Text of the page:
One of the first U.S. terminals to be designed and built following the tragic events of September 11, 2001, the Col. H. Weir Cook Terminal at Indianapolis International Airport established new security paradigms while reaffirming the importance of vital public space, robust human interaction and the marvelous event of flying.
The $1.2 billion, 1.2-million-square-foot terminal is a dual-level, 40-gate structure situated midfield between the airport's two main runways.
The dynamic spatial and sculptural form manifests three primary objectives: first, that the terminal acts as a monumental gateway. This goal was achieved by an arch in the transverse section, creating a sense of threshold. The second objective is that the terminal celebrate the event of flight. This was achieved by the longitudinal section that elevates at the landside, descends at security, and rises again to airside. Finally, that the terminal is a high-performance building. This was achieved by refining and tailoring the roof shape, size and apertures to create good natural light, reflect heat, channel water and harness airflows that draw clean air through the terminal.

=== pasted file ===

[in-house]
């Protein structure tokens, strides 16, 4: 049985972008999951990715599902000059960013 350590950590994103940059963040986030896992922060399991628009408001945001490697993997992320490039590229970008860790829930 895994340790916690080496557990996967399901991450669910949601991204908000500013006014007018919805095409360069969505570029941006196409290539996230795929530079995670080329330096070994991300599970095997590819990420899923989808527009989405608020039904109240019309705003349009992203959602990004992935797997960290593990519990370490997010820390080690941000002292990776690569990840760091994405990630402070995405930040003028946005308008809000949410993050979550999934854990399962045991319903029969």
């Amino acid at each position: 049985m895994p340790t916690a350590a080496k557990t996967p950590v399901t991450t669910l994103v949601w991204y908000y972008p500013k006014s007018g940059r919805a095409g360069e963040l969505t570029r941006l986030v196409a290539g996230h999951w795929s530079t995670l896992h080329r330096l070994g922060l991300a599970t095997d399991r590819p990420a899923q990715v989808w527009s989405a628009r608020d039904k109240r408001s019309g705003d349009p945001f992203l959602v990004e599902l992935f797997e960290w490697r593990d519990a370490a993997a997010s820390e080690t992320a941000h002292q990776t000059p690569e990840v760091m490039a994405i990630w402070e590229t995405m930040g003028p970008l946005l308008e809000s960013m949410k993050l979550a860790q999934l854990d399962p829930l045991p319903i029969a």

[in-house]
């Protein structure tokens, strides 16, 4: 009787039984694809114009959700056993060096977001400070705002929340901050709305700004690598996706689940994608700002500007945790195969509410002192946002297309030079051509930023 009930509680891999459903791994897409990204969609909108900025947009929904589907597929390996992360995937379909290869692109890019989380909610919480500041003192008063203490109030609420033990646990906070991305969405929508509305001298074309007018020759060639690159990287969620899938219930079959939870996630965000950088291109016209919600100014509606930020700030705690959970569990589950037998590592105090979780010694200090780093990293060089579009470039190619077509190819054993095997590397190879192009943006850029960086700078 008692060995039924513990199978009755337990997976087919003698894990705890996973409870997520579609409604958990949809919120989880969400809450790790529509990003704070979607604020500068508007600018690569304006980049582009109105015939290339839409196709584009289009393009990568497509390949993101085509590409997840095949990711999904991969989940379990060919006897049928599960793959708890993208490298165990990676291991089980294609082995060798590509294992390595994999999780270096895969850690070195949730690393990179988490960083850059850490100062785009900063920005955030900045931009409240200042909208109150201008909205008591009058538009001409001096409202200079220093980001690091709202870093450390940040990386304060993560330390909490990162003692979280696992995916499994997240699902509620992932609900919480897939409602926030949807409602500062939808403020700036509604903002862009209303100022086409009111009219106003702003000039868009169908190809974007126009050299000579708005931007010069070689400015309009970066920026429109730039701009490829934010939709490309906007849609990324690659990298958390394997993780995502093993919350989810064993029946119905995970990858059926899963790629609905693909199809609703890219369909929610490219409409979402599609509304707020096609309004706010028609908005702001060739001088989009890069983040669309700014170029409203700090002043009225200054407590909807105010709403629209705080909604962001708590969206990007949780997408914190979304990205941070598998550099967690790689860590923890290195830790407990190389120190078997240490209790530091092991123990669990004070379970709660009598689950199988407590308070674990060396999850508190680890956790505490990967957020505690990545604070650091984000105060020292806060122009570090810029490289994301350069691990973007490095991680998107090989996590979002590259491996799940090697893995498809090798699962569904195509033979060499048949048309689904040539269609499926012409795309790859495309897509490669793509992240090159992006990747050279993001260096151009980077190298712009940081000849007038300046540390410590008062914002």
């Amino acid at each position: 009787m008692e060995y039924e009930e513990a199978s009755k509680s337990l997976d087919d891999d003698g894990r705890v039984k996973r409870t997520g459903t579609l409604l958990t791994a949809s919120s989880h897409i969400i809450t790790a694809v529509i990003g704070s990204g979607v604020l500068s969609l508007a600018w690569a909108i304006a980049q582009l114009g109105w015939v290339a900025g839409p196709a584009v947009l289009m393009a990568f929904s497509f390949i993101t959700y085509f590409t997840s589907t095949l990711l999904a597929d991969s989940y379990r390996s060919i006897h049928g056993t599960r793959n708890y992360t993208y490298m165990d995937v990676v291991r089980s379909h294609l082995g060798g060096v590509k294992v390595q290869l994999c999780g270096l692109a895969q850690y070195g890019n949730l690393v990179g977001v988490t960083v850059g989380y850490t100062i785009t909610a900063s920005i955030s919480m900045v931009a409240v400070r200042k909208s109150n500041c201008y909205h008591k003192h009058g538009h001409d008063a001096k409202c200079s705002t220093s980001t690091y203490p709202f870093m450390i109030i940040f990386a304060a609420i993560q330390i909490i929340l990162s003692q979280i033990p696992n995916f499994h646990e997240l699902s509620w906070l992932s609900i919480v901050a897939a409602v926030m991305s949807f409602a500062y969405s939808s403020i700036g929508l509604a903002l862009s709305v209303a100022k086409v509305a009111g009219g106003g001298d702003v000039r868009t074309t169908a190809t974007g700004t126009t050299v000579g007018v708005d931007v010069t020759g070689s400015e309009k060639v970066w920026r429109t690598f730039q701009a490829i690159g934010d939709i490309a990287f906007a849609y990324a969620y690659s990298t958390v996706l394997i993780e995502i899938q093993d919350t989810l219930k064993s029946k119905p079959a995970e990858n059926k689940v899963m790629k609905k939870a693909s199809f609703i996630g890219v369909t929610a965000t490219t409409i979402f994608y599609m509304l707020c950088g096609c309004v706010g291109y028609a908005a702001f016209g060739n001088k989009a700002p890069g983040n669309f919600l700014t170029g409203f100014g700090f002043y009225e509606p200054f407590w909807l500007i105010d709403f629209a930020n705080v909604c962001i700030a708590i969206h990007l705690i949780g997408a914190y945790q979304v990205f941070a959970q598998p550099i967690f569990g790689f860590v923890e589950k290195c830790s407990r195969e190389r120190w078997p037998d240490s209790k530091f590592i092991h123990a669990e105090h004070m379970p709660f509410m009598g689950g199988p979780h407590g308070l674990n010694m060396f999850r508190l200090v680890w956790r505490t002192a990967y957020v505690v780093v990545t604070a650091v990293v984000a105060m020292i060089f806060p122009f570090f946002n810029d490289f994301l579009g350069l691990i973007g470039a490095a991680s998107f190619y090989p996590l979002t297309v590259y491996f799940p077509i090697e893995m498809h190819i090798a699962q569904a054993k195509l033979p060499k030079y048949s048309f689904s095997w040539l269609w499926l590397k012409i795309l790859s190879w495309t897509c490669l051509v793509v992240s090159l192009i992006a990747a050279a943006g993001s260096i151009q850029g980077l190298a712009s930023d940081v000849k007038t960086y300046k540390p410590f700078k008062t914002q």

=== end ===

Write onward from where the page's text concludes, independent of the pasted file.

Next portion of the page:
The heart of the terminal is the grand civic space, marked with a 230-foot-diameter hyperbolic skylight. It is the circulation nexus of the airport, so its grandeur celebrates the intense social intercourse that happens here. The circular space makes an allusion to Monument Circle – the center of downtown Indianapolis – and the natural light and views afforded by the skylight bring the landscape-of-the-sky into the space.
The terminal is also a showcase of sustainability. Discharge from fuel and deicing are controlled using bio swales populated with plants that consume hydrocarbons. Detention ponds encourage growth of microorganisms that also consume airport discharge. In the terminal, filtered glass mitigates heat from solar gain while harvesting sunlight to reduce use of artificial lighting. It has a radiant heating and cooling system in the floor to help regulate temperature only in the space occupied by passengers. The roof channels rainwater for collection and use inside the terminal. Water-saving fixtures with automated controls impose less demand for water and waste treatment. Selective use of landscaping, paving materials, and roofing reflects and dissipates heat and stabilizes outdoor temperatures around the site.
An intuitive layout facilitates a seamless transition from ground to air transportation and vice-versa.
J.D. Power and Associates gave the terminal its highest marks in passenger satisfaction in a 2009 survey of 64 major airports. The terminal earned 777 points – the most of any airport surveyed – in airport accessibility, baggage claim, check-in and baggage check-in process, terminal facilities, ease of security checks, and food and retail services.
HOK served as design architect of the terminal, collaborating with Indianapolis-based AeroDesign Group.